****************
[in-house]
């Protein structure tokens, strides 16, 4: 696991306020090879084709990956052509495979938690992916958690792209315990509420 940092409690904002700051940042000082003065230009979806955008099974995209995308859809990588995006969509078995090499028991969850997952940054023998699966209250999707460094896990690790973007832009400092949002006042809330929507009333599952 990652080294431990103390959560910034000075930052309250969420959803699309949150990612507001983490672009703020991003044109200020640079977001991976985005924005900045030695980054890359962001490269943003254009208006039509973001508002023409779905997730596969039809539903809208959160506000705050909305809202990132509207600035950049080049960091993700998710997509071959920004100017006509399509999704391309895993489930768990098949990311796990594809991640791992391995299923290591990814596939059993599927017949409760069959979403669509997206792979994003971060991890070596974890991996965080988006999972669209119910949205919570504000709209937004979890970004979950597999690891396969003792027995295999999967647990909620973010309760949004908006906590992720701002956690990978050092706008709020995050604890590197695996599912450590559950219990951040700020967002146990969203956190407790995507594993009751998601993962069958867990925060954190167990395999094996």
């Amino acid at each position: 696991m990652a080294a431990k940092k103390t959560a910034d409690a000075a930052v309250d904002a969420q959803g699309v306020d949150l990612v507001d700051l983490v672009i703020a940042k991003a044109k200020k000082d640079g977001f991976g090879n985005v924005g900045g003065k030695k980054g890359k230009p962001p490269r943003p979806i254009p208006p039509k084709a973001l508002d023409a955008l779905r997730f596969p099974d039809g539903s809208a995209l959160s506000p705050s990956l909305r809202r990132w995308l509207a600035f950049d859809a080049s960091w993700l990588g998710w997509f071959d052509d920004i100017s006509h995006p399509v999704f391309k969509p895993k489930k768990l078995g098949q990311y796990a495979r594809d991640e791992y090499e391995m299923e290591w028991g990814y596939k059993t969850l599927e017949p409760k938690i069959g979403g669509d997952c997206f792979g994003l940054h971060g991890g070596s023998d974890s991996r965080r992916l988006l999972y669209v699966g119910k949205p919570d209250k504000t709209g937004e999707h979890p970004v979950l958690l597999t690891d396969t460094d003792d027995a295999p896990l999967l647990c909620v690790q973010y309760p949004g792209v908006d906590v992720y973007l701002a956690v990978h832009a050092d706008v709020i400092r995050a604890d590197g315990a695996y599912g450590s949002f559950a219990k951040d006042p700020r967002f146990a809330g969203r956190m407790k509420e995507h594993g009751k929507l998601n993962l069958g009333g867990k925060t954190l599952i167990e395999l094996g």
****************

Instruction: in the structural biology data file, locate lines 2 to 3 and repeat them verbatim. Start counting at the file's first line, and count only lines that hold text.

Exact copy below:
């Protein structure tokens, strides 16, 4: 696991306020090879084709990956052509495979938690992916958690792209315990509420 940092409690904002700051940042000082003065230009979806955008099974995209995308859809990588995006969509078995090499028991969850997952940054023998699966209250999707460094896990690790973007832009400092949002006042809330929507009333599952 990652080294431990103390959560910034000075930052309250969420959803699309949150990612507001983490672009703020991003044109200020640079977001991976985005924005900045030695980054890359962001490269943003254009208006039509973001508002023409779905997730596969039809539903809208959160506000705050909305809202990132509207600035950049080049960091993700998710997509071959920004100017006509399509999704391309895993489930768990098949990311796990594809991640791992391995299923290591990814596939059993599927017949409760069959979403669509997206792979994003971060991890070596974890991996965080988006999972669209119910949205919570504000709209937004979890970004979950597999690891396969003792027995295999999967647990909620973010309760949004908006906590992720701002956690990978050092706008709020995050604890590197695996599912450590559950219990951040700020967002146990969203956190407790995507594993009751998601993962069958867990925060954190167990395999094996």
């Amino acid at each position: 696991m990652a080294a431990k940092k103390t959560a910034d409690a000075a930052v309250d904002a969420q959803g699309v306020d949150l990612v507001d700051l983490v672009i703020a940042k991003a044109k200020k000082d640079g977001f991976g090879n985005v924005g900045g003065k030695k980054g890359k230009p962001p490269r943003p979806i254009p208006p039509k084709a973001l508002d023409a955008l779905r997730f596969p099974d039809g539903s809208a995209l959160s506000p705050s990956l909305r809202r990132w995308l509207a600035f950049d859809a080049s960091w993700l990588g998710w997509f071959d052509d920004i100017s006509h995006p399509v999704f391309k969509p895993k489930k768990l078995g098949q990311y796990a495979r594809d991640e791992y090499e391995m299923e290591w028991g990814y596939k059993t969850l599927e017949p409760k938690i069959g979403g669509d997952c997206f792979g994003l940054h971060g991890g070596s023998d974890s991996r965080r992916l988006l999972y669209v699966g119910k949205p919570d209250k504000t709209g937004e999707h979890p970004v979950l958690l597999t690891d396969t460094d003792d027995a295999p896990l999967l647990c909620v690790q973010y309760p949004g792209v908006d906590v992720y973007l701002a956690v990978h832009a050092d706008v709020i400092r995050a604890d590197g315990a695996y599912g450590s949002f559950a219990k951040d006042p700020r967002f146990a809330g969203r956190m407790k509420e995507h594993g009751k929507l998601n993962l069958g009333g867990k925060t954190l599952i167990e395999l094996g």